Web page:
Ups and Downs If asked to list the countries that produce the world's best teas, Georgia probably doesn't cross most people's minds. In fact, many of us probably haven't had Georgian tea—or even realized that tea is produced there. Now I'm not referring to the sweet tea that's popular in our southern states, such as … Continue reading The Revival of Tea in Georgia
When we think simply "tea," Ceylon may well be what we are envisioning: it's perfect for classic iced tea it's great blended with lemonade it's excellent hot it handles lemon or honey or milk or sugar admirably it's the perfect "base tea," with a brisk and full flavor And you're probably visualizing black tea, even … Continue reading Ceylon Tea—but Green
"Anarchy will prevail"?! Really?! Along with the alarming "spiralling" and "musclemen" and "mirage" and "will not survive." In a tea garden?! Because, yep, these dire words address current conditions in Assam's tea industry. Problem One As I related last month, wages have increased for Assam tea workers. However, this cost increase has not been passed … Continue reading Assam Tea in Crisis?
Continuing on our tour of Japan's tea gardens with Lisa of TeaHaus and Eat More Tea, we pass through beautiful mountains . . . to the Mandokoro tea garden, with tea plants that are 300—and maybe even 400—years old! This region (in Shiga Prefecture) has many small gardens that supply the garden owners and their families with … Continue reading Centuries-old tea plants yield first-class tea—but only for those who live nearby
Konnichiwa! This is Alissa, otaku extraodinaire, here with a guest blog! As an avid anime fan, and as tea is big in Japan and commonly appears in anime, I often see something like this: (Above picture is from the anime Natsume Yuujinchou.) So of course when this tea blog started, I asked if Lisa or Jill knew … Continue reading Eh? Nani? Kore wa nan desu ka? Why does this anime have a stick floating in the tea?
Wide-eyed animal pottery (whether cute or sorta creepy is up to you) and ancient kilns and lush tea gardens? You are now in Japan's Shigaraki region! We continue to follow along with Lisa, owner of TeaHaus and Eat More Tea, on her recent tour of Japan's tea industry. Having looked at the Tsuchiyama tea garden … Continue reading Pottery and Tea in Shigaraki, Japan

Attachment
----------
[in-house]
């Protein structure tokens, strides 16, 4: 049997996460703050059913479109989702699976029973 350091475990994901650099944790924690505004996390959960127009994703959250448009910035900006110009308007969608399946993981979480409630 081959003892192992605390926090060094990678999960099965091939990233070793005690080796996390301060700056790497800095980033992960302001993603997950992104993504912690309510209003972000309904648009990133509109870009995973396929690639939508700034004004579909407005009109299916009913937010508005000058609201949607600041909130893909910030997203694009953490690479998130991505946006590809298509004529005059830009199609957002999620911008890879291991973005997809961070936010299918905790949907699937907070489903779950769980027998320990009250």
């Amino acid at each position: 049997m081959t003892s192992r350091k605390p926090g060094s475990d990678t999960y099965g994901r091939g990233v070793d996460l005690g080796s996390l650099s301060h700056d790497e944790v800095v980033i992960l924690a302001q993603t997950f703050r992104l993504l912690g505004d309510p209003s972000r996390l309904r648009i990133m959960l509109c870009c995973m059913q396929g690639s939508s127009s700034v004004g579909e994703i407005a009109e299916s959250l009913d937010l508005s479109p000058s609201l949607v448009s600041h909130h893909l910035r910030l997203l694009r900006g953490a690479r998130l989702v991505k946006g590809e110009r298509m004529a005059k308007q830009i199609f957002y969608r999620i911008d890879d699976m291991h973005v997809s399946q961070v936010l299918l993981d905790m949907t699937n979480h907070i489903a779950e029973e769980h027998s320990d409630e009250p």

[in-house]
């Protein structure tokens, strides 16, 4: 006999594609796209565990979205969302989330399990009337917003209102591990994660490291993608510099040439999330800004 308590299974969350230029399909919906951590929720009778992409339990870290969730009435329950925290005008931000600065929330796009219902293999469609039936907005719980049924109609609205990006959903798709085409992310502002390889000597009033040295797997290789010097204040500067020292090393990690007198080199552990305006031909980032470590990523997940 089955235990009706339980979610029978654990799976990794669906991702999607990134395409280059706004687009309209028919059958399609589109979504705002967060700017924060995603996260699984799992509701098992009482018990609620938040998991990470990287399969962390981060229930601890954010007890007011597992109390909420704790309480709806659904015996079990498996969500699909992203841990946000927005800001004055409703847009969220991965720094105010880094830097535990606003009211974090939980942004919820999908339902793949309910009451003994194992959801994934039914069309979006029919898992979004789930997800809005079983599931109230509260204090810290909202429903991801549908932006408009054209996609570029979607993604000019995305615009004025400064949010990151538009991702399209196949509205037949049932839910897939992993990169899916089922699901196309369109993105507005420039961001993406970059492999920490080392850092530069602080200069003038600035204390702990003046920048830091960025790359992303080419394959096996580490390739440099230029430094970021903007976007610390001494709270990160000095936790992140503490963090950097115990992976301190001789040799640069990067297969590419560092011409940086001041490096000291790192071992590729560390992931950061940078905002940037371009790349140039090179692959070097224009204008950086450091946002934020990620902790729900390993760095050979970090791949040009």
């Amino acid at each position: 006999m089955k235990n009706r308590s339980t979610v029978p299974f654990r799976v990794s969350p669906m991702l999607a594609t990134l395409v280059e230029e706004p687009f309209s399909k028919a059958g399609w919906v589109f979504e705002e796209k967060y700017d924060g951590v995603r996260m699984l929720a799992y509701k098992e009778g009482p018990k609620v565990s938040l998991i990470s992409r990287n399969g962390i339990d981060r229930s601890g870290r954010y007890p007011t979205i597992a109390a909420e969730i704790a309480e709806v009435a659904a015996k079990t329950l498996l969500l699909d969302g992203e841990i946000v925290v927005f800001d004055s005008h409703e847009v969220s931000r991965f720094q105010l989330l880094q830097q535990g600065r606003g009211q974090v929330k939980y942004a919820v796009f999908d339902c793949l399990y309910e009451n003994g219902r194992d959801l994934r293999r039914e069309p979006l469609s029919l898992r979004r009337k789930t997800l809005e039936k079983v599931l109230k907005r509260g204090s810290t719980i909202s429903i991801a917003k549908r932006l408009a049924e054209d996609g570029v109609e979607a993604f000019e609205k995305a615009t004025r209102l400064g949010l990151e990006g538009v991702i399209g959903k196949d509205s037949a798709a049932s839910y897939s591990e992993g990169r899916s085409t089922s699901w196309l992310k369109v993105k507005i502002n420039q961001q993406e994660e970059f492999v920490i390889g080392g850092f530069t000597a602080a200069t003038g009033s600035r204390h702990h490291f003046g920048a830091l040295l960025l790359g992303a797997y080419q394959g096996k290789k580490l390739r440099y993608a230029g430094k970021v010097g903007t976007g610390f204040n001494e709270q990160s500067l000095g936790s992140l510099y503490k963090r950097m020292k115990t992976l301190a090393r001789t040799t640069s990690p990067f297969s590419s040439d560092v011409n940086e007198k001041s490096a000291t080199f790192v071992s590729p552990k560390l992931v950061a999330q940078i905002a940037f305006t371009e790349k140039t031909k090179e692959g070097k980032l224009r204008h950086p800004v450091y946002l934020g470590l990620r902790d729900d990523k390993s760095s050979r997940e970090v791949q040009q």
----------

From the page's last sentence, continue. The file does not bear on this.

Although "matcha" is appearing on grocery shelves everywhere, why is the real thing so extremely expensive? Because most of what you see isn't actually matcha, and no, those cookies weren't made with matcha! Let's see why, as we continue our virtual tour of Japan's tea industry in Shiga Prefecture, along with Lisa, owner of TeaHaus … Continue reading Why Are Matcha and Gyokuro So Expensive?
Butterfly nets filled with tea?! Well, not really, but you'll see what I mean as we continue our virtual tour of Japan's tea industry in Shiga Prefecture, along with Lisa of TeaHaus and Eat More Tea! (See previous post for intro to Japan's tea industry in Shiga.) When tea leaves are picked, they immediately begin … Continue reading Touring a Tea Processing Facility in Japan
Did you know that tea is still produced from plants in Japan that are 300—and maybe even 400—years old?! Or that very few of us may ever have the opportunity to taste some of the exquisite Japanese teas because they are consumed primarily by those who live in and near the area where they are … Continue reading A Look at Japan’s Tea Industry in Shiga Prefecture
I need only write the word and you will picture entire countries and cultures. Consider samovar or Earl Grey. Or matcha. Although it's not clear exactly when the first tea gardens were established in Japan, by the early 800s Japanese poets were extolling the merits of tea. This "Song of Tea for the Governor of Izumo" by … Continue reading Tea in Early Japan: A Poetic Beginning